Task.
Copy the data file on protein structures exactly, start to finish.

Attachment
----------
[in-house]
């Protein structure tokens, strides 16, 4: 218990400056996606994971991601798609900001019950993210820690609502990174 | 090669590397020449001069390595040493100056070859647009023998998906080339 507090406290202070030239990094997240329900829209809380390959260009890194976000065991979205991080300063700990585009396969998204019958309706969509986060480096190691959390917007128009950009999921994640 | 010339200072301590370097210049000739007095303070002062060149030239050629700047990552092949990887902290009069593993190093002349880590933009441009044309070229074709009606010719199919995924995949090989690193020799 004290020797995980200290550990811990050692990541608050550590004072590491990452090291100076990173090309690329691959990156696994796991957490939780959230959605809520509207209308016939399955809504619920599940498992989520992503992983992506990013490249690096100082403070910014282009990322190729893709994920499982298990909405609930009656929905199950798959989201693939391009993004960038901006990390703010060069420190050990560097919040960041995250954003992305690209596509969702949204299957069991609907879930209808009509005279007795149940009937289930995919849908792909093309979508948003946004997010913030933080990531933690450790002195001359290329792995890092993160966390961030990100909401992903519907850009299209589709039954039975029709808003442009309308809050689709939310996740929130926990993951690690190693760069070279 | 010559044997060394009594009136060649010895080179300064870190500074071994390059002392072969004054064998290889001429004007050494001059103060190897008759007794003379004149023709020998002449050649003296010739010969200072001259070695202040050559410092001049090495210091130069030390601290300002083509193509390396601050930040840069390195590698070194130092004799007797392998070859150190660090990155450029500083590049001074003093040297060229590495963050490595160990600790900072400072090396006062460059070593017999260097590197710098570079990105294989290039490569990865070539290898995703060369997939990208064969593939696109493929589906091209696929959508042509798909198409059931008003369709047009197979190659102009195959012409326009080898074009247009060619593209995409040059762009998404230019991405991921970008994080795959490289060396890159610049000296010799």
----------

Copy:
[in-house]
């Protein structure tokens, strides 16, 4: 218990400056996606994971991601798609900001019950993210820690609502990174 | 090669590397020449001069390595040493100056070859647009023998998906080339 507090406290202070030239990094997240329900829209809380390959260009890194976000065991979205991080300063700990585009396969998204019958309706969509986060480096190691959390917007128009950009999921994640 | 010339200072301590370097210049000739007095303070002062060149030239050629700047990552092949990887902290009069593993190093002349880590933009441009044309070229074709009606010719199919995924995949090989690193020799 004290020797995980200290550990811990050692990541608050550590004072590491990452090291100076990173090309690329691959990156696994796991957490939780959230959605809520509207209308016939399955809504619920599940498992989520992503992983992506990013490249690096100082403070910014282009990322190729893709994920499982298990909405609930009656929905199950798959989201693939391009993004960038901006990390703010060069420190050990560097919040960041995250954003992305690209596509969702949204299957069991609907879930209808009509005279007795149940009937289930995919849908792909093309979508948003946004997010913030933080990531933690450790002195001359290329792995890092993160966390961030990100909401992903519907850009299209589709039954039975029709808003442009309308809050689709939310996740929130926990993951690690190693760069070279 | 010559044997060394009594009136060649010895080179300064870190500074071994390059002392072969004054064998290889001429004007050494001059103060190897008759007794003379004149023709020998002449050649003296010739010969200072001259070695202040050559410092001049090495210091130069030390601290300002083509193509390396601050930040840069390195590698070194130092004799007797392998070859150190660090990155450029500083590049001074003093040297060229590495963050490595160990600790900072400072090396006062460059070593017999260097590197710098570079990105294989290039490569990865070539290898995703060369997939990208064969593939696109493929589906091209696929959508042509798909198409059931008003369709047009197979190659102009195959012409326009080898074009247009060619593209995409040059762009998404230019991405991921970008994080795959490289060396890159610049000296010799």